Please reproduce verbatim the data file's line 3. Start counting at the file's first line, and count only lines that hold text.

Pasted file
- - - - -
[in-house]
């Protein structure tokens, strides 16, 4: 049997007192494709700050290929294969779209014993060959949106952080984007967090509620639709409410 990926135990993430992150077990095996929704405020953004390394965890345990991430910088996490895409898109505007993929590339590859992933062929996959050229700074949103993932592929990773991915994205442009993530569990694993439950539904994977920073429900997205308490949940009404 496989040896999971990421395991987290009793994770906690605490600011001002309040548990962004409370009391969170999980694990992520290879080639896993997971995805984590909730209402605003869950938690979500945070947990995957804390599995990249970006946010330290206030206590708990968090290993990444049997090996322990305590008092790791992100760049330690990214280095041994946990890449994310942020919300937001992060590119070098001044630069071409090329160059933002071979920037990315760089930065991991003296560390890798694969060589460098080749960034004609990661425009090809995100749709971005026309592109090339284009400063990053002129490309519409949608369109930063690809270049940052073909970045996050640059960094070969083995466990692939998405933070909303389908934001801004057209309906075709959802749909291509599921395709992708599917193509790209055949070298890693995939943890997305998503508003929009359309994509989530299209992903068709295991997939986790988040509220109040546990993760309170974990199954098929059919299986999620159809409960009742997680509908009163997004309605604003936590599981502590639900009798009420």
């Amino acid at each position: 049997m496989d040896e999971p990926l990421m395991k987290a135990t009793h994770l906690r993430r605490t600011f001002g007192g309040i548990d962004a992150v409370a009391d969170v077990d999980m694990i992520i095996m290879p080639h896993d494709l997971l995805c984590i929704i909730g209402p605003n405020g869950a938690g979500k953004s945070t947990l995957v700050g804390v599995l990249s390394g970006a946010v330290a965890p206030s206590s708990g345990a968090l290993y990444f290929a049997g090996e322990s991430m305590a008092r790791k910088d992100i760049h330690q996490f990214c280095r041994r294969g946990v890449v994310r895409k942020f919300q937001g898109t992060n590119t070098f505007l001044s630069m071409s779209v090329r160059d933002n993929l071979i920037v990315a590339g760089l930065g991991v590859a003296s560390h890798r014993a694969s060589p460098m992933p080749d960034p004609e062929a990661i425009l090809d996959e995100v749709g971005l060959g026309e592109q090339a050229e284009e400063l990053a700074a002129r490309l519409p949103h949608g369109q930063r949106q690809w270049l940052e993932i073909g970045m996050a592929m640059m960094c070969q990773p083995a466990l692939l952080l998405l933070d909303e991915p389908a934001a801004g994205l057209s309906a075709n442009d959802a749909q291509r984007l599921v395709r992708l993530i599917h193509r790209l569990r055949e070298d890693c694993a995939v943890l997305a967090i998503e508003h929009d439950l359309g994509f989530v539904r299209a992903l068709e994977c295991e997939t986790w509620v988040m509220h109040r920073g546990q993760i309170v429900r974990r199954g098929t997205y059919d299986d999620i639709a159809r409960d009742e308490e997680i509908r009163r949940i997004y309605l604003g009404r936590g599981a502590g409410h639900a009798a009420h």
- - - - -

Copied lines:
């Amino acid at each position: 049997m496989d040896e999971p990926l990421m395991k987290a135990t009793h994770l906690r993430r605490t600011f001002g007192g309040i548990d962004a992150v409370a009391d969170v077990d999980m694990i992520i095996m290879p080639h896993d494709l997971l995805c984590i929704i909730g209402p605003n405020g869950a938690g979500k953004s945070t947990l995957v700050g804390v599995l990249s390394g970006a946010v330290a965890p206030s206590s708990g345990a968090l290993y990444f290929a049997g090996e322990s991430m305590a008092r790791k910088d992100i760049h330690q996490f990214c280095r041994r294969g946990v890449v994310r895409k942020f919300q937001g898109t992060n590119t070098f505007l001044s630069m071409s779209v090329r160059d933002n993929l071979i920037v990315a590339g760089l930065g991991v590859a003296s560390h890798r014993a694969s060589p460098m992933p080749d960034p004609e062929a990661i425009l090809d996959e995100v749709g971005l060959g026309e592109q090339a050229e284009e400063l990053a700074a002129r490309l519409p949103h949608g369109q930063r949106q690809w270049l940052e993932i073909g970045m996050a592929m640059m960094c070969q990773p083995a466990l692939l952080l998405l933070d909303e991915p389908a934001a801004g994205l057209s309906a075709n442009d959802a749909q291509r984007l599921v395709r992708l993530i599917h193509r790209l569990r055949e070298d890693c694993a995939v943890l997305a967090i998503e508003h929009d439950l359309g994509f989530v539904r299209a992903l068709e994977c295991e997939t986790w509620v988040m509220h109040r920073g546990q993760i309170v429900r974990r199954g098929t997205y059919d299986d999620i639709a159809r409960d009742e308490e997680i509908r009163r949940i997004y309605l604003g009404r936590g599981a502590g409410h639900a009798a009420h």